369
2
The customer proposition from the criminal's point of view
371
1
The impact of organized terrorism
371
1
The effect of money laundering
372
1
The `chokepoints' in the money laundering process
372
1
Implications for financial services systems involving customers
373
2
Appendix
375
10
PART 7. CHANNELS AND VALUE CHAIN ISSUES
385
124
Managing customers in retail bank branches
387
15
Merlin Stone
Chandra Kiran
Tamsin Brew
David Selby
Cycles of change
388
1
The requirements of the branch portal era
389
1
Branch strategy and business models
389
2
Initiatives for distribution re-engineering
391
1
Success stories
392
8
Conclusion
400
2
The impact of e-commerce on UK financial services product providers and their intermediary relationships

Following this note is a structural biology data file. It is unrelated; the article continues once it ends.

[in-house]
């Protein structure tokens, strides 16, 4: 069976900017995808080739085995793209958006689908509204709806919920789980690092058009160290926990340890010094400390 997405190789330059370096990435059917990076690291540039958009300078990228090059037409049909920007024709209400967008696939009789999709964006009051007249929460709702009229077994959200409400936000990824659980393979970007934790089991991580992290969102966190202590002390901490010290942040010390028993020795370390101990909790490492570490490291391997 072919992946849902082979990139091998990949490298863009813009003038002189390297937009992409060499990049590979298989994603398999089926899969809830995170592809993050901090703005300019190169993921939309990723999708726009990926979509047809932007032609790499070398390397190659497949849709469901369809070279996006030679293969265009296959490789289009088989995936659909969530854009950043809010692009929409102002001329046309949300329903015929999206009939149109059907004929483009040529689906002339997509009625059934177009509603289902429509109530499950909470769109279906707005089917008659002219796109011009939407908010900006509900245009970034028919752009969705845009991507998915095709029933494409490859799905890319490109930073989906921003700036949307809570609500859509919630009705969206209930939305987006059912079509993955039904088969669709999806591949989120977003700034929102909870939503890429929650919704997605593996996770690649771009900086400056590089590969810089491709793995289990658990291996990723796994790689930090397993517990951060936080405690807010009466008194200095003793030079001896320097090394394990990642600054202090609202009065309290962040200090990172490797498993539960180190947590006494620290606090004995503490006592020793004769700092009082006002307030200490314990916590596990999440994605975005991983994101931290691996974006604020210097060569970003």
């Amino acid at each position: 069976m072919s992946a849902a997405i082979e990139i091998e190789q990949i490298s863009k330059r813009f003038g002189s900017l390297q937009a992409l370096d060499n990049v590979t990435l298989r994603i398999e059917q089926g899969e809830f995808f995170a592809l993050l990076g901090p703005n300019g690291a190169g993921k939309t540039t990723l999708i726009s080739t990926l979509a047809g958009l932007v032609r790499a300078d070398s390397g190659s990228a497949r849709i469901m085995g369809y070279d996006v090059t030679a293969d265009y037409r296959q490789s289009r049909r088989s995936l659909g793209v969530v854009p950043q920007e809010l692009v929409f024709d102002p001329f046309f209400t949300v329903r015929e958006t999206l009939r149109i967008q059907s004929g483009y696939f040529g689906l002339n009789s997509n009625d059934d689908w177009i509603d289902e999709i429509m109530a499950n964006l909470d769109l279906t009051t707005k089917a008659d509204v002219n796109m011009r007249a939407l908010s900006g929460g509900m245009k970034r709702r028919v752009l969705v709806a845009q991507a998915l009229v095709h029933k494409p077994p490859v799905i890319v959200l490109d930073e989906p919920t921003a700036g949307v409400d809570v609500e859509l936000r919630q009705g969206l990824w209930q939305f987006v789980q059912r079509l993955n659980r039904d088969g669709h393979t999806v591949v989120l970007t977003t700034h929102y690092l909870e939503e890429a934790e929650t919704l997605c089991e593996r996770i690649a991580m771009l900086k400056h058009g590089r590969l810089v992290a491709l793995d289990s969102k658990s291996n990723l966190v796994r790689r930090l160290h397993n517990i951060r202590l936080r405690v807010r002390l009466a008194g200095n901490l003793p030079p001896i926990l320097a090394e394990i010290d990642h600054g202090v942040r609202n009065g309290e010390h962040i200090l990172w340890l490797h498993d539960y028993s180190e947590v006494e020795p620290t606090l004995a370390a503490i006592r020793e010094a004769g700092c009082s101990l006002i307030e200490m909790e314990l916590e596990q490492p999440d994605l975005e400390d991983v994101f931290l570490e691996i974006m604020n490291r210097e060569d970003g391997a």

402
32
Philip Aitchison
Introduction
402
1
UK product providers in evolution
403
3
The independent financial adviser marketplace
406
5
Our research
411
13
Recommendations and conclusions
424
10
Deconstructing the value chain: property and casualty insurance servicing
434
14
Paul Greensmith
Peter Routledge
Stuart Degg
Cathy Pickering
Merlin Stone
Introduction
434
1
Will value chain deconstruction emerge?
435
2
Current forces driving the economic rationale
437
2
Application to insurance servicing
439
4
Structural profitability pressures and options for P&C carriers
443
4
Overall conclusion
447
1
Direct insurance
448
20
Bryan Foss
Merlin Stone
Roy Sheridan
The direct insurance value chain
450
1
The nature of the insurance value chain
451
8
The advent of outsourcing and sharing data
459
2
Innovative techniques for obtaining customer feedback
461
4
Issues raised by the success of direct insurance
465
1
Conclusions from the direct insurance experience
466
2
CRM partnership between banks and insurers in practice -a case study
468
16
Vince Mason
Merlin Stone
Introduction
468
1
Company background
469
1
Role of the customer database
470
1
The insurer's database initiative
471
1